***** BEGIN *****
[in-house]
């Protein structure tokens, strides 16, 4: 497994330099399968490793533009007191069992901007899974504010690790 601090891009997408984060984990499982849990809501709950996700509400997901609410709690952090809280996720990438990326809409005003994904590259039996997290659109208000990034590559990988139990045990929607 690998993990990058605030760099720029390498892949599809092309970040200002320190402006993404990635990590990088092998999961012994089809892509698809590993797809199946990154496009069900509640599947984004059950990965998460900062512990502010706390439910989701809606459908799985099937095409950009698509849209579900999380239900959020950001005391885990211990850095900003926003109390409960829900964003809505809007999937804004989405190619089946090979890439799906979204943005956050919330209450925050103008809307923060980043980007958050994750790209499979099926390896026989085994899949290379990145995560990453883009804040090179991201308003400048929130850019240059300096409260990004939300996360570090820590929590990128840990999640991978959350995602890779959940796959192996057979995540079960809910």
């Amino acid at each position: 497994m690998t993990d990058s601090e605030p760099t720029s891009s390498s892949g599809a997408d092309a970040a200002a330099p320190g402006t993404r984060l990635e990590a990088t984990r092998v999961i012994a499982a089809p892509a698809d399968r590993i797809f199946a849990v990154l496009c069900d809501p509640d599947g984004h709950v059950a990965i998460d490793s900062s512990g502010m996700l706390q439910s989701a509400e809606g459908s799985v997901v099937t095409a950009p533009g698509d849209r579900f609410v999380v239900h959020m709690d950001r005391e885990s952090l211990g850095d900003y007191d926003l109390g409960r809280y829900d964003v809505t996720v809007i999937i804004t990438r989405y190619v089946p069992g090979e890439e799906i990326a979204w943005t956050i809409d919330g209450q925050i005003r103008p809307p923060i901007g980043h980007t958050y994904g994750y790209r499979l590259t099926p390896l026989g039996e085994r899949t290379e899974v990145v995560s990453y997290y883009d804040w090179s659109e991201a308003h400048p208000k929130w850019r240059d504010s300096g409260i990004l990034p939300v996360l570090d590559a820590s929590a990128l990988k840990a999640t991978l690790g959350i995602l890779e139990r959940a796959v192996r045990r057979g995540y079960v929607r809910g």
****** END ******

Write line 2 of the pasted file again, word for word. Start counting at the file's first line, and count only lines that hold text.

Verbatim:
């Protein structure tokens, strides 16, 4: 497994330099399968490793533009007191069992901007899974504010690790 601090891009997408984060984990499982849990809501709950996700509400997901609410709690952090809280996720990438990326809409005003994904590259039996997290659109208000990034590559990988139990045990929607 690998993990990058605030760099720029390498892949599809092309970040200002320190402006993404990635990590990088092998999961012994089809892509698809590993797809199946990154496009069900509640599947984004059950990965998460900062512990502010706390439910989701809606459908799985099937095409950009698509849209579900999380239900959020950001005391885990211990850095900003926003109390409960829900964003809505809007999937804004989405190619089946090979890439799906979204943005956050919330209450925050103008809307923060980043980007958050994750790209499979099926390896026989085994899949290379990145995560990453883009804040090179991201308003400048929130850019240059300096409260990004939300996360570090820590929590990128840990999640991978959350995602890779959940796959192996057979995540079960809910």